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Cissus

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  • Indoor Plants
Cissus quadrangularis
Photo: Jardin botanique de Montréal (Josée Bouthot)

Onglets

Botany

Origin and description

Cissus rhombifolia is a fast-growing climber native to the American tropics. It is cultivated for its shiny dark green leaves composed of three to five toothed leaflets. Its long woody stems have tendrils that allow the plant to cling to a support. This vigorous plant is used in hanging baskets or grown as a climber in a pot with a stake or trellis.

Species, cultivars and related plants

Cissus rhombifolia 'Ellen Danica' is a very popular cultivar with deeply lobed leaves. Cissus antarctica has woody stems that bear large toothed leaves. Cissus antarctica 'Minima' is a dwarf form of Cissus antarctica. Cissus striata has smaller, more delicate leaves with five rounded leaflets that are toothed at the tip.

Toxicity

As a precaution, keep this plant out of the reach of children and pets.

Common name

Cissus / Venezuela treebine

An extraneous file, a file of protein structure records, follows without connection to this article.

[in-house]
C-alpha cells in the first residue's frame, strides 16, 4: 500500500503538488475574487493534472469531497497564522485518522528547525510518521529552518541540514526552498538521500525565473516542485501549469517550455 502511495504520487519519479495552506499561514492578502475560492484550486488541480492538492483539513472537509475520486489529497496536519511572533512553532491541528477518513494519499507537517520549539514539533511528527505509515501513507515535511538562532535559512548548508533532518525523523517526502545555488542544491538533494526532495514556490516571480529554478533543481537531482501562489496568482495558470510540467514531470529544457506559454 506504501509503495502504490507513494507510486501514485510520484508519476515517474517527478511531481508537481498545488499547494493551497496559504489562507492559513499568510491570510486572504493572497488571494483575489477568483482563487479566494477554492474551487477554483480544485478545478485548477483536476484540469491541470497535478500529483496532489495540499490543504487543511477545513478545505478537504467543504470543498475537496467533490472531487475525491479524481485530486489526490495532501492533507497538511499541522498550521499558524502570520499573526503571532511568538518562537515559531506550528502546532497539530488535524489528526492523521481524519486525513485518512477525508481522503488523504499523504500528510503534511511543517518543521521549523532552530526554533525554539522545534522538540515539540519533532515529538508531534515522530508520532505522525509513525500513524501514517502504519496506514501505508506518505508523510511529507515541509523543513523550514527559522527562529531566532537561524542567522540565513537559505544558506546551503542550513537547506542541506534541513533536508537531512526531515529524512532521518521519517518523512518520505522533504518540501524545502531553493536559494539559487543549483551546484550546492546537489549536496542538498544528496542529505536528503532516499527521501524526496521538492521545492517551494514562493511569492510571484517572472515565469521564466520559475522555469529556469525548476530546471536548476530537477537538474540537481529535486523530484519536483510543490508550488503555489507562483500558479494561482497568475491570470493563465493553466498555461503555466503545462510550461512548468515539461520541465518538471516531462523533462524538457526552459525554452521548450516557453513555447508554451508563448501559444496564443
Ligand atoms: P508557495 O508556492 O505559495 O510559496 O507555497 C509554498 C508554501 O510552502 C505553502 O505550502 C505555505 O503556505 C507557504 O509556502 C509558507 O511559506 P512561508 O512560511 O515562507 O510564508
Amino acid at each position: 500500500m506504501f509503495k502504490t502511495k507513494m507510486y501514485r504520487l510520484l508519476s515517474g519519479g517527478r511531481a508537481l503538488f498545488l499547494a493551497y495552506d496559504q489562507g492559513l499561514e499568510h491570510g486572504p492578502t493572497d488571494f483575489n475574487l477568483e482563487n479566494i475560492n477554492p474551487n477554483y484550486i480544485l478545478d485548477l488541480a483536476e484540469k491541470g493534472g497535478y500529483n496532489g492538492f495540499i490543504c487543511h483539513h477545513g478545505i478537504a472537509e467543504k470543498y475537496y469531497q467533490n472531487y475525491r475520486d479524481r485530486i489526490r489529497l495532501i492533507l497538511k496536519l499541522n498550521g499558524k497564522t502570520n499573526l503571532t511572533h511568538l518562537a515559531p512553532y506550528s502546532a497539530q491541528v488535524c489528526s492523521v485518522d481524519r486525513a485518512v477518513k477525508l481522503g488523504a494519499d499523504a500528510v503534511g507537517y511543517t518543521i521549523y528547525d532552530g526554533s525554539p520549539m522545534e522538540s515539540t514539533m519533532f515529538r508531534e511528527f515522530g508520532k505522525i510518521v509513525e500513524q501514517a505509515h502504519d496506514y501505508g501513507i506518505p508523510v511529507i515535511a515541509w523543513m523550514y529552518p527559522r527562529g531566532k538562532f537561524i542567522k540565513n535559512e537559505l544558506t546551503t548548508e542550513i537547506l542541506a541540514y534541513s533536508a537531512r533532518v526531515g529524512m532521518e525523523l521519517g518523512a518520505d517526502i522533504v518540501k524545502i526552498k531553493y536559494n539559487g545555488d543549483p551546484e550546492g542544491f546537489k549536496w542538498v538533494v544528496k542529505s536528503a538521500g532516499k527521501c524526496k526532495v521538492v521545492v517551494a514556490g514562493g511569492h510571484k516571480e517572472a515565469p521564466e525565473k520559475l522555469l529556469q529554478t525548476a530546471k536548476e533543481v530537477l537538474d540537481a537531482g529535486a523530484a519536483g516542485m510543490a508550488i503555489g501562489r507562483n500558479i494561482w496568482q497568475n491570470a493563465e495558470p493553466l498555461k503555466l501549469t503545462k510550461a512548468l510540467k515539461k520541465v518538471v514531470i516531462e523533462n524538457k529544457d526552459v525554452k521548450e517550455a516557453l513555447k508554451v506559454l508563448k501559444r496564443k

Latin name (genus)

Cissus rhombifolia

French common name

Botanical family

  • Vitaceae
Horticulture

Growing conditions

This species prefers bright, indirect sunlight, but can tolerate lower lighting levels. It does best when placed near a west- or east-facing window. It likes moderately warm conditions, and does well with normal room temperatures provided that they do not fall below 18ºC. Provide it with good humidity, especially when temperatures are higher.

Easy to grow?

Cissus is a sturdy, leathery plant that is easy to grow if given good humidity. It adapts very well to the conditions in our homes although it does not bloom as a houseplant.

Watering and fertilizer

Cissus must not be allowed to dry out during the growing period. Water it regularly, thoroughly wetting the soil ball without soaking it. Do not allow water to stand in the saucer. Let the soil surface dry out slightly between waterings. In winter, water sparingly, just enough to prevent the soil from drying out completely. Fertilize three or four times during the growing period, from March to October, with balanced indoor plant food or all-purpose fertilizer like 20-20-20.

Pruning and maintenance

Pinch back new shoots regularly to keep the plant compact and bushy. Clean the leaves occasionally with lukewarm water. If the plant becomes bare near the base, it can be cut back sharply in spring. It is best to cut the main stems back by one-third and the side stems back to a leaf node 2.5 cm from the main stem.

Repotting

Repot in spring, using a well-drained potting mixture for tropical plants. Young, vigorous plants may need to be repotted twice a year.

Pests and diseases
Physiological disorders

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